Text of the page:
Thursday 20 August 2015

Reviewing the Evidence - Diary of a Wimpy Vampire: Prince of Dorkness

Title: Diary of a Wimpy Vampire: Prince of Dorkness (US Link)
Author: Tim Collins
Genre: humour, paranormal, vampire, ya
Series: Wimpy Vampire (#2)

A few starting notes:

This is the sequel to the funny and entertaining 'Diary of a Wimpy Vampire' - since I enjoyed the last one, I decided to give the second book a go. As it's a sequel I'll go by my general rule of thumb for reviewing sequels - the blurb dictates the level of spoilerage for previous books. This means that the only plot details for previous books that I divulge are of the same nature as those found in the blurb for this book - it just seems fair to me.


Nigel Mullett, the wimpy vampire, records a second year of life as the undead. Things are never plain-sailing when it comes to being stuck at the awkward age of 15; no matter how long you've been in school for, it all comes around again. And there's his barmy family, girls, and weird school-mates to deal with - nothing is ever easy.

Best bits:

This has the same tongue-in-cheek humour as the first book, focussing on the melodramas of teenage life, which don't go away simply because you're undead. The tone is great because Nigel is so grimly serious about the most ridiculous of things.

I personally really liked the addition, in this book, of the topic of vampire romances - which Nigel even tries his hand it! It's that sly, satirical humour that Brits do so very well, and made me smile.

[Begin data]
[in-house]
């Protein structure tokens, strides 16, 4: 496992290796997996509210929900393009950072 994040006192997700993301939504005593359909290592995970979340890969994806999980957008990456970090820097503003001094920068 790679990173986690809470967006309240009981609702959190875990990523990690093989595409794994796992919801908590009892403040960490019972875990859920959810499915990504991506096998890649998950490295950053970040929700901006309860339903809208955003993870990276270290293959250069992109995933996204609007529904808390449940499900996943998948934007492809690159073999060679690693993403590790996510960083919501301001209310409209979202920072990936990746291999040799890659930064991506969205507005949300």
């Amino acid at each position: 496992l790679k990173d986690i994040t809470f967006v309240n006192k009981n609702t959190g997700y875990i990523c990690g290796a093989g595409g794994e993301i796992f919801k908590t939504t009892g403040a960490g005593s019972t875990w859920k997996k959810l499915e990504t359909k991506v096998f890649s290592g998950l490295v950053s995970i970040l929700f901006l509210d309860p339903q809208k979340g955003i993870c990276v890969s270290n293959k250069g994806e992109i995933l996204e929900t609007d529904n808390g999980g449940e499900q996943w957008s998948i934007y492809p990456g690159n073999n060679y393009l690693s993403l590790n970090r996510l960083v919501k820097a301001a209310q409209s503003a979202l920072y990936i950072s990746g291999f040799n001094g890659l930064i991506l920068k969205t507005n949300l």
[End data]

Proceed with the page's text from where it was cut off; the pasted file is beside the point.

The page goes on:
The book is quick and readable, with funny cartoon-like illustrations and a diary format that splits the entire thing into short sections. Again, if you have one of those bizarre creatures, a tween or teenage boy, to force books into, it might be worth sticking the wimpy vampire series under their nose nonchalantly - might work, you never know.

Not so great bits:

I did find some parts - relating to new school-mate Jason in particular - quite predictable, but then I live on a constant diet of paranormal novels, so might have warped my brain to the point where nothing really surprises me anymore.

I can't help but feel like there's more potential for hilarity in Nigel's family, and his long past, than Mr Collins has unlocked. An opportunity missed perhaps.


This is fun and funny - a light-hearted take on the vampire craze that made me smile at more than one off-hand comment. Might even tempt the reluctant reader.

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